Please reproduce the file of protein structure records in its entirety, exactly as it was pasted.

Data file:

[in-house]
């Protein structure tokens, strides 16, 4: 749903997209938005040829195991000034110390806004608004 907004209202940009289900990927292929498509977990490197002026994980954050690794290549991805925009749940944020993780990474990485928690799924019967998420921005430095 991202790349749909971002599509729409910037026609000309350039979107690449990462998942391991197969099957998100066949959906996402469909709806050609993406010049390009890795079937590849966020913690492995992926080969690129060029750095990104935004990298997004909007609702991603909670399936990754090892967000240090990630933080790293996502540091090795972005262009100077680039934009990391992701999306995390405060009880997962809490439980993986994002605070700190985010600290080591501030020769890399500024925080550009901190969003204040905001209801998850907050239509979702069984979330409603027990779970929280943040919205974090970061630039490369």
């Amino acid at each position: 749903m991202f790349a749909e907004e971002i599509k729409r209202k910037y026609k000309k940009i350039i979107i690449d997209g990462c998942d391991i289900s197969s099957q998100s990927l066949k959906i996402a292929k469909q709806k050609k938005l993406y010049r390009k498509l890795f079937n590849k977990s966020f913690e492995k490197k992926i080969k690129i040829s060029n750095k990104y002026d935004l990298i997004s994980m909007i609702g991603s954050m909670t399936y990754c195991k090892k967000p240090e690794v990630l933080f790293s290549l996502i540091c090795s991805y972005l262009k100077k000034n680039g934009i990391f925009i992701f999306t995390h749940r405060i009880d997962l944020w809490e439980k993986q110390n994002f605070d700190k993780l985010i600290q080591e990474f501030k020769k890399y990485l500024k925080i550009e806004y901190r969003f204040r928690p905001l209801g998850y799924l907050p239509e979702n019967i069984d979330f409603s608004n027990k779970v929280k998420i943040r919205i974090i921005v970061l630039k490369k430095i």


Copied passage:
[in-house]
């Protein structure tokens, strides 16, 4: 749903997209938005040829195991000034110390806004608004 907004209202940009289900990927292929498509977990490197002026994980954050690794290549991805925009749940944020993780990474990485928690799924019967998420921005430095 991202790349749909971002599509729409910037026609000309350039979107690449990462998942391991197969099957998100066949959906996402469909709806050609993406010049390009890795079937590849966020913690492995992926080969690129060029750095990104935004990298997004909007609702991603909670399936990754090892967000240090990630933080790293996502540091090795972005262009100077680039934009990391992701999306995390405060009880997962809490439980993986994002605070700190985010600290080591501030020769890399500024925080550009901190969003204040905001209801998850907050239509979702069984979330409603027990779970929280943040919205974090970061630039490369």
């Amino acid at each position: 749903m991202f790349a749909e907004e971002i599509k729409r209202k910037y026609k000309k940009i350039i979107i690449d997209g990462c998942d391991i289900s197969s099957q998100s990927l066949k959906i996402a292929k469909q709806k050609k938005l993406y010049r390009k498509l890795f079937n590849k977990s966020f913690e492995k490197k992926i080969k690129i040829s060029n750095k990104y002026d935004l990298i997004s994980m909007i609702g991603s954050m909670t399936y990754c195991k090892k967000p240090e690794v990630l933080f790293s290549l996502i540091c090795s991805y972005l262009k100077k000034n680039g934009i990391f925009i992701f999306t995390h749940r405060i009880d997962l944020w809490e439980k993986q110390n994002f605070d700190k993780l985010i600290q080591e990474f501030k020769k890399y990485l500024k925080i550009e806004y901190r969003f204040r928690p905001l209801g998850y799924l907050p239509e979702n019967i069984d979330f409603s608004n027990k779970v929280k998420i943040r919205i974090i921005v970061l630039k490369k430095i």